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Professional liability case law update: June 2013

Santander UK plc v R A Legal Solicitors

The claimant was a mortgage lender whose advance the defendant firm of solicitors unwittingly paid into the hands of an imposter.  The main issues at trial were (i) whether the defendant acted in breach of trust in releasing the advance, and (ii) if so, whether there was a defence under section 61 of the Trustee Act 1925.

Applying last year’s Court of Appeal decision in Nationwide Building Society v Davisons Solicitors, Andrew Smith J held that because the defendant had deliberately (albeit innocently) paid the advance to the fraudster, that was sufficient to establish a breach of trust given the wording of the CML Handbook.  However, the Judge went on to find that the solicitors had a complete defence under section 61.  The test was threefold: did the trustee act honestly, did it act reasonably, and ought it fairly to be excused for the breach of trust?  Although Santander could point to various criticisms of the defendant’s handling of the matter, none of those were causative of its loss, for which the fraud of an unconnected third party was to blame.  That, said the Judge, was sufficient for R A Legal to meet the section 61 test.  The Judge did, however, go on to say as follows:

“I also conclude that [the criticisms] do not amount to fault on the part of RA Legal that was sufficiently serious or involved such a departure from ordinary and proper standards as to cut them off from the court's discretion to relieve them of liability.”

Although obiter, this does suggest that in certain cases a trustee’s conduct could be sufficiently reprehensible that a court refuses to grant them relief under section 61 (which is ultimately a matter for the court’s discretion), even if that conduct did not cause the claimant’s loss.

Elvanite Full Circle Ltd v AMEC Earth & Environmental (UK) Ltd

Litigation solicitors who practise in the field of professional negligence will probably have experience of costs budgets through the Mercantile Court and TCC pilot schemes.  As we all know, costs budgets and costs management orders are now of general application as a result of the April 2013 changes to CPR 3.  CPR 3.18 says that when assessing costs on the standard basis, the court will not depart from approved or agreed budgets ‘unless satisfied that there is good reason to do so’.  In this case Coulson J was asked to order costs that exceeded what had been budgeted for, on the basis that he should assess those costs on the indemnity basis.  In the event, the Judge refused indemnity costs.  He went on, however, to say what he considers the position would have been had he decided otherwise.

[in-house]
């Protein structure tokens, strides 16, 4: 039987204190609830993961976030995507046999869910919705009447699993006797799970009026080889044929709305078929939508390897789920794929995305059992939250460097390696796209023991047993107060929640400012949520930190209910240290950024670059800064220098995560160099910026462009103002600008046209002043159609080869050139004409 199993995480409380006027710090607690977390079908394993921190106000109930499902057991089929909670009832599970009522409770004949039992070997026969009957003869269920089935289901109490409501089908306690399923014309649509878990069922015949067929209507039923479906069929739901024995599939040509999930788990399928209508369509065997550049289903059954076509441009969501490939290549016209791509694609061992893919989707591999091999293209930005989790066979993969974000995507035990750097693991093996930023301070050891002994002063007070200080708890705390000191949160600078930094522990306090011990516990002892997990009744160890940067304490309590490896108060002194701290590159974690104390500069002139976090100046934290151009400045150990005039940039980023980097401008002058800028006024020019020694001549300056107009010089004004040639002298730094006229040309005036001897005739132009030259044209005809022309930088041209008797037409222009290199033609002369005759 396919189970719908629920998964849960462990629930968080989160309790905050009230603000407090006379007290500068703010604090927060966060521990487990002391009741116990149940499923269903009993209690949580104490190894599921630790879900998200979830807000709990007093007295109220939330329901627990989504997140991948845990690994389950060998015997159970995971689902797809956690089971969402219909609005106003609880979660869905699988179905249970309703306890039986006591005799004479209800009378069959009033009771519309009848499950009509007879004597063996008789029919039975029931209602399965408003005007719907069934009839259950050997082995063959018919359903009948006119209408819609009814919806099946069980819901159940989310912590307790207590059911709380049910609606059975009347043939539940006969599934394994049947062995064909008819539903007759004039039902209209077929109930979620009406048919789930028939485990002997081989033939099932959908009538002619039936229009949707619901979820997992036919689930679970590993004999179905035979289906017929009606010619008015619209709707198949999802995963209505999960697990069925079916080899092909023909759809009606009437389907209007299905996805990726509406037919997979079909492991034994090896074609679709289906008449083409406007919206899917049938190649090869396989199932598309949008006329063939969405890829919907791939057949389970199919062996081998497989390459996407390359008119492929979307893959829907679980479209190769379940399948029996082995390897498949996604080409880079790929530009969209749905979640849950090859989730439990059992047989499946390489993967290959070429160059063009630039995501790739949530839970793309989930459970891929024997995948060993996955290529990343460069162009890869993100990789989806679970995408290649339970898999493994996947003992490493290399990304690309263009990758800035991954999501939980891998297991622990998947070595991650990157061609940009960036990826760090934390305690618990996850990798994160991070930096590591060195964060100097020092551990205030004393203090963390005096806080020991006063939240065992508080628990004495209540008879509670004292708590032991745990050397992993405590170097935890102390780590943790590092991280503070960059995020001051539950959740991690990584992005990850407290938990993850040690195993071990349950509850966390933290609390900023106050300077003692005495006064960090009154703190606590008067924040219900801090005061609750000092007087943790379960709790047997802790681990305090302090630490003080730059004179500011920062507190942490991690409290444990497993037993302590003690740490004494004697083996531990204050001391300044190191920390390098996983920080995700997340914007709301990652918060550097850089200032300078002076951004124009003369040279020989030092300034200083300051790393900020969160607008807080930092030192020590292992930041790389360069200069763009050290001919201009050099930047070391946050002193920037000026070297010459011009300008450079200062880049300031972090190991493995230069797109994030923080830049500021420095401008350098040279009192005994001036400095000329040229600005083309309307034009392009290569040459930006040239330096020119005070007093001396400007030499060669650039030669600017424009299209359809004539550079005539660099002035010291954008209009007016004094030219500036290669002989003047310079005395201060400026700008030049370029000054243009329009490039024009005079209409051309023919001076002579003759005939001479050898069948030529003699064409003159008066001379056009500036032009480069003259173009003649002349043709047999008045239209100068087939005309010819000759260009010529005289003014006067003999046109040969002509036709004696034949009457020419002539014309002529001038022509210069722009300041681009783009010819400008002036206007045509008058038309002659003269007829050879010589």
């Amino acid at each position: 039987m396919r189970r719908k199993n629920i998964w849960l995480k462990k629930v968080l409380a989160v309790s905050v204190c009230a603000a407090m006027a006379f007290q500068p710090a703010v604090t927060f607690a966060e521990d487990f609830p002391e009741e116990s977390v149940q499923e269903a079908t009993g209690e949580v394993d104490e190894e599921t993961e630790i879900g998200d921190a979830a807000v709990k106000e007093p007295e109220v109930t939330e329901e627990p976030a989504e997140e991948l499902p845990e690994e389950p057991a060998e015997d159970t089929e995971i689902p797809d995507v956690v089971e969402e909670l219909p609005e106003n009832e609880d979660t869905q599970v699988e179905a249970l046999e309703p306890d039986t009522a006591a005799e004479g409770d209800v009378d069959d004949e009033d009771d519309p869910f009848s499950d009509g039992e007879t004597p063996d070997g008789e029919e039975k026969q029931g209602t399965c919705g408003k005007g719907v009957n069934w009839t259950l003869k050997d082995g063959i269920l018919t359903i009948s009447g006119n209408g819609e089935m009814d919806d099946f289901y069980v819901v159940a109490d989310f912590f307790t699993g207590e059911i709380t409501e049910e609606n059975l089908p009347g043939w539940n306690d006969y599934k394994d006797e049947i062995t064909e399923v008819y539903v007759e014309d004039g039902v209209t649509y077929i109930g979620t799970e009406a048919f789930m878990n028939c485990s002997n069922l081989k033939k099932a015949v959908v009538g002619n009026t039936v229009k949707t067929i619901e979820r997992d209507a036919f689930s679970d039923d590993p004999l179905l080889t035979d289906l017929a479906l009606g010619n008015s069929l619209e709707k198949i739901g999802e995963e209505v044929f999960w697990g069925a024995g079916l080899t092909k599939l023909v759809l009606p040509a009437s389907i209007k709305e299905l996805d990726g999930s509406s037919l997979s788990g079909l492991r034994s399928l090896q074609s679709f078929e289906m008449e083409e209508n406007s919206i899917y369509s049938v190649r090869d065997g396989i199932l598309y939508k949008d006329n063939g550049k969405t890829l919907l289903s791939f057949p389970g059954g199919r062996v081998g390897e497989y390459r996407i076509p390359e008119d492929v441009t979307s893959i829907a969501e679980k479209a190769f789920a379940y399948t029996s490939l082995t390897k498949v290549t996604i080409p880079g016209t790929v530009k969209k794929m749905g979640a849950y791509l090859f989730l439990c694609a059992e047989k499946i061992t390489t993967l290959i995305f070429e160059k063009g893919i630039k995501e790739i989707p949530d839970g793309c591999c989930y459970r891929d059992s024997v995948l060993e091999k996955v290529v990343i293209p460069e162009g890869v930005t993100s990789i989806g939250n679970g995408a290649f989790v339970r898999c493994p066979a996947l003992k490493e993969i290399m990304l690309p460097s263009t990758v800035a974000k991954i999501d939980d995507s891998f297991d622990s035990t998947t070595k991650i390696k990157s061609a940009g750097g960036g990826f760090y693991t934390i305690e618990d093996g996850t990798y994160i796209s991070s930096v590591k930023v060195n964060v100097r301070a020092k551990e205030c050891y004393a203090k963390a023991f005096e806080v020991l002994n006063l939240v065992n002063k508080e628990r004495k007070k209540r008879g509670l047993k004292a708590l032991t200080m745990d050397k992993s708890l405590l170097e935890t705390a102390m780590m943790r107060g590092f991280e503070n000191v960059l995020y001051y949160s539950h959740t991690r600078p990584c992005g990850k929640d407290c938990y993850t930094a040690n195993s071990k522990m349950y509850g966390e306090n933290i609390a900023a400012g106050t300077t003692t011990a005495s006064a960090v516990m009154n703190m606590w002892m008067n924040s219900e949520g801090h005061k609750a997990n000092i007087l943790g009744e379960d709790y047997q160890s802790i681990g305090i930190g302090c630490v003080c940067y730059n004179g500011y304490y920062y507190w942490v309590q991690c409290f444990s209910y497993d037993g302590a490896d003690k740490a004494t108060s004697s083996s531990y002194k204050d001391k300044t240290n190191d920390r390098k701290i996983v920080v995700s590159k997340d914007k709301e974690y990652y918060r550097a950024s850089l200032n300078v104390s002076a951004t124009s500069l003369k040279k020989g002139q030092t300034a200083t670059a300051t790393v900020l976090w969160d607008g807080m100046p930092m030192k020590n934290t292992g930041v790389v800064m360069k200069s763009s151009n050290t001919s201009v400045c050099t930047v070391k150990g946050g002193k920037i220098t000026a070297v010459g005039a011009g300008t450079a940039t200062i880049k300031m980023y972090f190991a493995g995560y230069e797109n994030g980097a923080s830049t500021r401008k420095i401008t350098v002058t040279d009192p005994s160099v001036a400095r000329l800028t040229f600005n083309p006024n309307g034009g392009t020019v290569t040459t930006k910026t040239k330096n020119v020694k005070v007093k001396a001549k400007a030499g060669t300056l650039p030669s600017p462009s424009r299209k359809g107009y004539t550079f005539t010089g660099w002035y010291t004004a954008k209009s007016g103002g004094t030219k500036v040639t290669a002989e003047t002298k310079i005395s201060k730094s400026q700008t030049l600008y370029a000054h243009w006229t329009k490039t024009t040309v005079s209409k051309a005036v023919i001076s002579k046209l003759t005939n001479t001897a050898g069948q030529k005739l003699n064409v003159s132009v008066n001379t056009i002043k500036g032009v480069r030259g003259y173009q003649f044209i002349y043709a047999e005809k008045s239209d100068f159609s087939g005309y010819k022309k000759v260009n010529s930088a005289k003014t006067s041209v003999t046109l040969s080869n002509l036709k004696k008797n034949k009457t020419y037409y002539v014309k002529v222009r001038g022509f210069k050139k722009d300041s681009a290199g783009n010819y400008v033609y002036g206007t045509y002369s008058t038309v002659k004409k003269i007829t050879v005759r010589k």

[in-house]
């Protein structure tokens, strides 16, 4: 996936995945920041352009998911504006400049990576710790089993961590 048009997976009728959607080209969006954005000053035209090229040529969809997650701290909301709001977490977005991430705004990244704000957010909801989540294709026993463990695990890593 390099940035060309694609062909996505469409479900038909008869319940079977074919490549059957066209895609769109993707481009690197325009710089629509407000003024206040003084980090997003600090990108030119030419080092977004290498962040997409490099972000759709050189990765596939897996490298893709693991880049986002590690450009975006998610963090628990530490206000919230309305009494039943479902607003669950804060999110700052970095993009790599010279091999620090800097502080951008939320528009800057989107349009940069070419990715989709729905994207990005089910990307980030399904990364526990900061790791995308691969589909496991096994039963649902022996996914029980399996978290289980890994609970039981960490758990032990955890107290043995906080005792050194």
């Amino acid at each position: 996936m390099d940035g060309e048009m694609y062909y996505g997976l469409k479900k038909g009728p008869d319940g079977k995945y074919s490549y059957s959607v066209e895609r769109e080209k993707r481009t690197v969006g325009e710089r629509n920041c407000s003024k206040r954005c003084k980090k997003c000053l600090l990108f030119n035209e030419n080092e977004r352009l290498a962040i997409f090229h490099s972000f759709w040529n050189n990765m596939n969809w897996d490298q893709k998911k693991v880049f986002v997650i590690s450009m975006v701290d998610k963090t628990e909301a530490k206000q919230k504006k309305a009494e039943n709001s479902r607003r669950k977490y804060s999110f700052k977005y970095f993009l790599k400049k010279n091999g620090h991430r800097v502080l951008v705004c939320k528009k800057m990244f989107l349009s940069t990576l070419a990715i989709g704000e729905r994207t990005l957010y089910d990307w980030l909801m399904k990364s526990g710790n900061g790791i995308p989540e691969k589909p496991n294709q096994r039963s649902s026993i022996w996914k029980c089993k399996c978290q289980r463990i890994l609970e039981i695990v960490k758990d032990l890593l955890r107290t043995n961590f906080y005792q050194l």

On one view, because it is only to assessment of costs on a standard basis that the rules refer when stipulating that budgets should not be departed from without good reason, it may seem that costs budgets can be thrown out of the window if indemnity costs are ordered.  Coulson J disagreed, however, for two reasons.  First, the simple fact is that a costs budget represents a party’s estimate of the costs it thinks it will incur.  It is logical, therefore, for the court to take into account that budget on assessment, even if on the indemnity basis.  Secondly, it would be undesirable for an award of indemnity costs to render budgets irrelevant, since that would encourage parties to apply for indemnity costs every time, and would remove the certainty which costs budgets are intended to provide.

The Judge did suggest, however, that if the receiving party’s costs are being assessed on the indemnity basis, the court is more likely to depart from costs budgets than it would have done if assessing costs on the standard basis.  Nevertheless, successful parties’ representatives will still have to justify any costs incurred beyond the budget.

West v Ian Finlay & Associates

This case has cast a welcome spotlight on net contribution clauses.  Familiar to those who practise in the construction negligence field, net contribution clauses are intended to limit the liability of a professional to a fair share of the claimant’s loss – or, to put it another way, such share of the loss as the defendant would have been found liable to pay had it made a contribution claim against a third party contractor under the Civil Liability (Contribution) Act 1978.  The practical effect of such clauses – if effective – is to place on the claimant’s shoulders the risk of a third party contractor being insolvent.

The Wests’ claim was against their architect.  Broadly speaking, it alleged a failure to identify defects in the main contractor’s works.  The defendant sought to rely on a net contribution clause which, if effective, would have reduced its liability by the extent to which the main contractor would have been held responsible had he been joined in contribution proceedings.  The clause referred to limiting liability ‘in relation to the contractual responsibilities of other consultants, contractors and specialists appointed by you.’  The claimants argued that in circumstances where, at the time the contract was entered into, the main contractor had already been appointed by them, the reference to other contractors could not include the main contractor.  Accordingly, they argued that the clause was of no effect.  The Judge, Edwards-Stuart J, resolved this ambiguity in the claimants’ favour because of regulation 7(2) of the Unfair Terms in Consumer Contracts Regulations 1999, which provides: "If there is doubt about the meaning of a written term, the interpretation which is most favourable to the consumer shall prevail…"

The claimants also argued that the clause was unfair within the meaning of the 1999 regulations.  The Judge did not accept this, however, considering that the inclusion of the clause within the defendant’s terms and conditions was consistent with fair and open dealing.